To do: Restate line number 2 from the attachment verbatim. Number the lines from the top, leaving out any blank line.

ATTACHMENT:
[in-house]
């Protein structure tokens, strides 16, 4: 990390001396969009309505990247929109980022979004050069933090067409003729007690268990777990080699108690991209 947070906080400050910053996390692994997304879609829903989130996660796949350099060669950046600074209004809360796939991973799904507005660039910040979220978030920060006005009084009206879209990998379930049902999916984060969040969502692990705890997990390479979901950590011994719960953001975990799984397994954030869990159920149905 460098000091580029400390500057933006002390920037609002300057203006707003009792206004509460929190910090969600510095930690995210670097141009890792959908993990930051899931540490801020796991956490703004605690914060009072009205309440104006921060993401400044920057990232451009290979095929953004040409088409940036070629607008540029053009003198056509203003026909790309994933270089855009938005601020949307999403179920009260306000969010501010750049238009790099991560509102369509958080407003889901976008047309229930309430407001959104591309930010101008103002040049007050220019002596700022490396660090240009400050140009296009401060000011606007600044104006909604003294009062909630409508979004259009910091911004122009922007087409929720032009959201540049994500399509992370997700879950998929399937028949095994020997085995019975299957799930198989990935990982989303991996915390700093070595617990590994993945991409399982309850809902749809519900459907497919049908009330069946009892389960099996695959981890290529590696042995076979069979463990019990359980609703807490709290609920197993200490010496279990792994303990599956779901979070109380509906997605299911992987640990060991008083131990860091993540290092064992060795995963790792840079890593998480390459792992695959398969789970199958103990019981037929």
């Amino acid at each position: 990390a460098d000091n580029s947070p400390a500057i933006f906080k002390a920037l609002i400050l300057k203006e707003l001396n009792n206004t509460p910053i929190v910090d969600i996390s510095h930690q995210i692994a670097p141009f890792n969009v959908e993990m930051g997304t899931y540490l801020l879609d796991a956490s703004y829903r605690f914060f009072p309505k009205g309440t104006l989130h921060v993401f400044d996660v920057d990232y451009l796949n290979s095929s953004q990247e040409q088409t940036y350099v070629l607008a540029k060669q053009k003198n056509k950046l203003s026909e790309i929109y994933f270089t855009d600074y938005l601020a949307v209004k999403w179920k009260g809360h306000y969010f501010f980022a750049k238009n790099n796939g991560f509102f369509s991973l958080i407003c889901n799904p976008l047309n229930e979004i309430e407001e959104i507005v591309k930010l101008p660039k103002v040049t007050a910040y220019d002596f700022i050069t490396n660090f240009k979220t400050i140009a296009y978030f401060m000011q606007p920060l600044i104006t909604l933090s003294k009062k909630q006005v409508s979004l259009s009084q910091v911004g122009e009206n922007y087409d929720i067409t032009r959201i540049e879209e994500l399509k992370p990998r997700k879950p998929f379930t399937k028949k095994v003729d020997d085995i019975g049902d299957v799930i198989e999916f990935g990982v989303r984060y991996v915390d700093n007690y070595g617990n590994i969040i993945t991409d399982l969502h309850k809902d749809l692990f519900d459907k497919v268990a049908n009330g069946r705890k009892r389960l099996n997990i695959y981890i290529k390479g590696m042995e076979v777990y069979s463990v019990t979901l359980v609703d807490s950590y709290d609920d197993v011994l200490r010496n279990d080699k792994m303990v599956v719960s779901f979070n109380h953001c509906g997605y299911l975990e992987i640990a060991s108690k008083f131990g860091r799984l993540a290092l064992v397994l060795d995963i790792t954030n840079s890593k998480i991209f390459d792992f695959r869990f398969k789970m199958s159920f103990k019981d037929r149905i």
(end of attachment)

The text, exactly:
């Protein structure tokens, strides 16, 4: 990390001396969009309505990247929109980022979004050069933090067409003729007690268990777990080699108690991209 947070906080400050910053996390692994997304879609829903989130996660796949350099060669950046600074209004809360796939991973799904507005660039910040979220978030920060006005009084009206879209990998379930049902999916984060969040969502692990705890997990390479979901950590011994719960953001975990799984397994954030869990159920149905 460098000091580029400390500057933006002390920037609002300057203006707003009792206004509460929190910090969600510095930690995210670097141009890792959908993990930051899931540490801020796991956490703004605690914060009072009205309440104006921060993401400044920057990232451009290979095929953004040409088409940036070629607008540029053009003198056509203003026909790309994933270089855009938005601020949307999403179920009260306000969010501010750049238009790099991560509102369509958080407003889901976008047309229930309430407001959104591309930010101008103002040049007050220019002596700022490396660090240009400050140009296009401060000011606007600044104006909604003294009062909630409508979004259009910091911004122009922007087409929720032009959201540049994500399509992370997700879950998929399937028949095994020997085995019975299957799930198989990935990982989303991996915390700093070595617990590994993945991409399982309850809902749809519900459907497919049908009330069946009892389960099996695959981890290529590696042995076979069979463990019990359980609703807490709290609920197993200490010496279990792994303990599956779901979070109380509906997605299911992987640990060991008083131990860091993540290092064992060795995963790792840079890593998480390459792992695959398969789970199958103990019981037929």